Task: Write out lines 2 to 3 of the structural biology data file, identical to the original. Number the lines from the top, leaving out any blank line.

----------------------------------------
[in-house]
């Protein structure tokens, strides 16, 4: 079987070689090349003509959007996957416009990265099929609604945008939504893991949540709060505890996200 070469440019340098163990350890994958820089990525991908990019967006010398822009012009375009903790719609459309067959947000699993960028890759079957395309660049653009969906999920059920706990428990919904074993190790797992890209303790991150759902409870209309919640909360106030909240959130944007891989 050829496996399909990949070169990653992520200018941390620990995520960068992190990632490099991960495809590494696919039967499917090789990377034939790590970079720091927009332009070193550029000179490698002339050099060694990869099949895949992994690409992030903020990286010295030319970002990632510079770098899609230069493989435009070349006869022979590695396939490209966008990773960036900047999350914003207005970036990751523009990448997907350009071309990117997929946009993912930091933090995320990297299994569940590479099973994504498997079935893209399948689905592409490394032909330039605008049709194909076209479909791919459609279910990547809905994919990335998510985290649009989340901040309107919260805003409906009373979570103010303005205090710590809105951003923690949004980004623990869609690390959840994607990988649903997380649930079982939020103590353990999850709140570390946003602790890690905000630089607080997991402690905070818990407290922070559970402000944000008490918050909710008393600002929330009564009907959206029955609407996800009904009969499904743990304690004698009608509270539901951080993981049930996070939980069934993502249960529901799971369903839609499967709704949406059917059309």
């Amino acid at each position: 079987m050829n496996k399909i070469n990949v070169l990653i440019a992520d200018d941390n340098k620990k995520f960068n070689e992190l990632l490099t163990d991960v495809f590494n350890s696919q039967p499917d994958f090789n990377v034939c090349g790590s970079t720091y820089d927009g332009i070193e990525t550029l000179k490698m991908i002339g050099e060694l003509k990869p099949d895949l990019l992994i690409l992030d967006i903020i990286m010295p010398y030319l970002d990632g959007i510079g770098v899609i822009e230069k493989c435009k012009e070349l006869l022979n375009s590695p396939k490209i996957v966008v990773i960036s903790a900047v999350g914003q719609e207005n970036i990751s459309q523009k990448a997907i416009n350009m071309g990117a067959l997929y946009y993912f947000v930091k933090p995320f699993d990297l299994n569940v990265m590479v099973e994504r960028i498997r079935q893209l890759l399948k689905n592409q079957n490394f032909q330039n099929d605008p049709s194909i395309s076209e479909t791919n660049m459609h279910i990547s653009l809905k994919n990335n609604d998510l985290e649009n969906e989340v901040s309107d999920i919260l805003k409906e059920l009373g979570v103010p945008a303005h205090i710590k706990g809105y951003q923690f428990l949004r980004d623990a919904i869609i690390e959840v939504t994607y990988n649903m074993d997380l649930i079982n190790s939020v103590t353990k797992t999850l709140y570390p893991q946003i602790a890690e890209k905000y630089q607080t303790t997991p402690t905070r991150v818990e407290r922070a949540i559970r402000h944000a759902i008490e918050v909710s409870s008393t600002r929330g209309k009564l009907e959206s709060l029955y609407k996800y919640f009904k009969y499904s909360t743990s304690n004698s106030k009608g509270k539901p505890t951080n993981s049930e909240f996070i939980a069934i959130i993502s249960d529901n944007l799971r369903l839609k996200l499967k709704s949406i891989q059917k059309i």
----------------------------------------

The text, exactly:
């Protein structure tokens, strides 16, 4: 079987070689090349003509959007996957416009990265099929609604945008939504893991949540709060505890996200 070469440019340098163990350890994958820089990525991908990019967006010398822009012009375009903790719609459309067959947000699993960028890759079957395309660049653009969906999920059920706990428990919904074993190790797992890209303790991150759902409870209309919640909360106030909240959130944007891989 050829496996399909990949070169990653992520200018941390620990995520960068992190990632490099991960495809590494696919039967499917090789990377034939790590970079720091927009332009070193550029000179490698002339050099060694990869099949895949992994690409992030903020990286010295030319970002990632510079770098899609230069493989435009070349006869022979590695396939490209966008990773960036900047999350914003207005970036990751523009990448997907350009071309990117997929946009993912930091933090995320990297299994569940590479099973994504498997079935893209399948689905592409490394032909330039605008049709194909076209479909791919459609279910990547809905994919990335998510985290649009989340901040309107919260805003409906009373979570103010303005205090710590809105951003923690949004980004623990869609690390959840994607990988649903997380649930079982939020103590353990999850709140570390946003602790890690905000630089607080997991402690905070818990407290922070559970402000944000008490918050909710008393600002929330009564009907959206029955609407996800009904009969499904743990304690004698009608509270539901951080993981049930996070939980069934993502249960529901799971369903839609499967709704949406059917059309």
């Amino acid at each position: 079987m050829n496996k399909i070469n990949v070169l990653i440019a992520d200018d941390n340098k620990k995520f960068n070689e992190l990632l490099t163990d991960v495809f590494n350890s696919q039967p499917d994958f090789n990377v034939c090349g790590s970079t720091y820089d927009g332009i070193e990525t550029l000179k490698m991908i002339g050099e060694l003509k990869p099949d895949l990019l992994i690409l992030d967006i903020i990286m010295p010398y030319l970002d990632g959007i510079g770098v899609i822009e230069k493989c435009k012009e070349l006869l022979n375009s590695p396939k490209i996957v966008v990773i960036s903790a900047v999350g914003q719609e207005n970036i990751s459309q523009k990448a997907i416009n350009m071309g990117a067959l997929y946009y993912f947000v930091k933090p995320f699993d990297l299994n569940v990265m590479v099973e994504r960028i498997r079935q893209l890759l399948k689905n592409q079957n490394f032909q330039n099929d605008p049709s194909i395309s076209e479909t791919n660049m459609h279910i990547s653009l809905k994919n990335n609604d998510l985290e649009n969906e989340v901040s309107d999920i919260l805003k409906e059920l009373g979570v103010p945008a303005h205090i710590k706990g809105y951003q923690f428990l949004r980004d623990a919904i869609i690390e959840v939504t994607y990988n649903m074993d997380l649930i079982n190790s939020v103590t353990k797992t999850l709140y570390p893991q946003i602790a890690e890209k905000y630089q607080t303790t997991p402690t905070r991150v818990e407290r922070a949540i559970r402000h944000a759902i008490e918050v909710s409870s008393t600002r929330g209309k009564l009907e959206s709060l029955y609407k996800y919640f009904k009969y499904s909360t743990s304690n004698s106030k009608g509270k539901p505890t951080n993981s049930e909240f996070i939980a069934i959130i993502s249960d529901n944007l799971r369903l839609k996200l499967k709704s949406i891989q059917k059309i």